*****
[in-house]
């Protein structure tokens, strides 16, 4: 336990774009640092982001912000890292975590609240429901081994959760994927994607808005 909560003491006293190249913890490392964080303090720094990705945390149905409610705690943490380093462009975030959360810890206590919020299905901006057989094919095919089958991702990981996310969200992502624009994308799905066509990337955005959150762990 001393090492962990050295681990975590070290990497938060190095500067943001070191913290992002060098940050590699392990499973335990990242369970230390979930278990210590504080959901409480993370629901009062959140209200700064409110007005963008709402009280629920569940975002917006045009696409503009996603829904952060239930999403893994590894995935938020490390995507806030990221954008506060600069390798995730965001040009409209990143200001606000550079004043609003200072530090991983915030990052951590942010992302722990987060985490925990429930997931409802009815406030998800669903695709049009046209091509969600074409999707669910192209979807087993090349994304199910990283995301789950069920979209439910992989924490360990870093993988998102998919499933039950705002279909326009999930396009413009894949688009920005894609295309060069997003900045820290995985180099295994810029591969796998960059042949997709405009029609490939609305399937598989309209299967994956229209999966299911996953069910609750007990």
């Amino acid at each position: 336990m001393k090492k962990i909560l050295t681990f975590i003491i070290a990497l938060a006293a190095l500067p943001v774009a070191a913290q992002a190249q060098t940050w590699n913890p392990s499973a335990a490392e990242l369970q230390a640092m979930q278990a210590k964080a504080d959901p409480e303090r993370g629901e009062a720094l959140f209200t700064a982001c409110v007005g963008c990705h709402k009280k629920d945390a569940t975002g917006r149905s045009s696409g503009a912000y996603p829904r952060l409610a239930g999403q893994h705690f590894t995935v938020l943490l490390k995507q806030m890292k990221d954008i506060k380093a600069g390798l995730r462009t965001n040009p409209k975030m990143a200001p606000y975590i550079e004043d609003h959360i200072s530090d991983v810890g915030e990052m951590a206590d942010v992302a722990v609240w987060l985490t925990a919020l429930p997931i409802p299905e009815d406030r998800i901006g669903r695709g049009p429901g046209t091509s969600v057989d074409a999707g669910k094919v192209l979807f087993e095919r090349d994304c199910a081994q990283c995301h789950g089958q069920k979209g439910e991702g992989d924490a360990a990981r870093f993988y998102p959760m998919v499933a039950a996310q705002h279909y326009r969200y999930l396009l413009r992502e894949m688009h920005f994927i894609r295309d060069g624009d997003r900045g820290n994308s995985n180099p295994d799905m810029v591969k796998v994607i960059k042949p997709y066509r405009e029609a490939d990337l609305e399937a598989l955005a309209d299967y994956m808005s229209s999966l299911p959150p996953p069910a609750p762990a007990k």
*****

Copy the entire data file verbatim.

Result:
[in-house]
């Protein structure tokens, strides 16, 4: 336990774009640092982001912000890292975590609240429901081994959760994927994607808005 909560003491006293190249913890490392964080303090720094990705945390149905409610705690943490380093462009975030959360810890206590919020299905901006057989094919095919089958991702990981996310969200992502624009994308799905066509990337955005959150762990 001393090492962990050295681990975590070290990497938060190095500067943001070191913290992002060098940050590699392990499973335990990242369970230390979930278990210590504080959901409480993370629901009062959140209200700064409110007005963008709402009280629920569940975002917006045009696409503009996603829904952060239930999403893994590894995935938020490390995507806030990221954008506060600069390798995730965001040009409209990143200001606000550079004043609003200072530090991983915030990052951590942010992302722990987060985490925990429930997931409802009815406030998800669903695709049009046209091509969600074409999707669910192209979807087993090349994304199910990283995301789950069920979209439910992989924490360990870093993988998102998919499933039950705002279909326009999930396009413009894949688009920005894609295309060069997003900045820290995985180099295994810029591969796998960059042949997709405009029609490939609305399937598989309209299967994956229209999966299911996953069910609750007990």
């Amino acid at each position: 336990m001393k090492k962990i909560l050295t681990f975590i003491i070290a990497l938060a006293a190095l500067p943001v774009a070191a913290q992002a190249q060098t940050w590699n913890p392990s499973a335990a490392e990242l369970q230390a640092m979930q278990a210590k964080a504080d959901p409480e303090r993370g629901e009062a720094l959140f209200t700064a982001c409110v007005g963008c990705h709402k009280k629920d945390a569940t975002g917006r149905s045009s696409g503009a912000y996603p829904r952060l409610a239930g999403q893994h705690f590894t995935v938020l943490l490390k995507q806030m890292k990221d954008i506060k380093a600069g390798l995730r462009t965001n040009p409209k975030m990143a200001p606000y975590i550079e004043d609003h959360i200072s530090d991983v810890g915030e990052m951590a206590d942010v992302a722990v609240w987060l985490t925990a919020l429930p997931i409802p299905e009815d406030r998800i901006g669903r695709g049009p429901g046209t091509s969600v057989d074409a999707g669910k094919v192209l979807f087993e095919r090349d994304c199910a081994q990283c995301h789950g089958q069920k979209g439910e991702g992989d924490a360990a990981r870093f993988y998102p959760m998919v499933a039950a996310q705002h279909y326009r969200y999930l396009l413009r992502e894949m688009h920005f994927i894609r295309d060069g624009d997003r900045g820290n994308s995985n180099p295994d799905m810029v591969k796998v994607i960059k042949p997709y066509r405009e029609a490939d990337l609305e399937a598989l955005a309209d299967y994956m808005s229209s999966l299911p959150p996953p069910a609750p762990a007990k």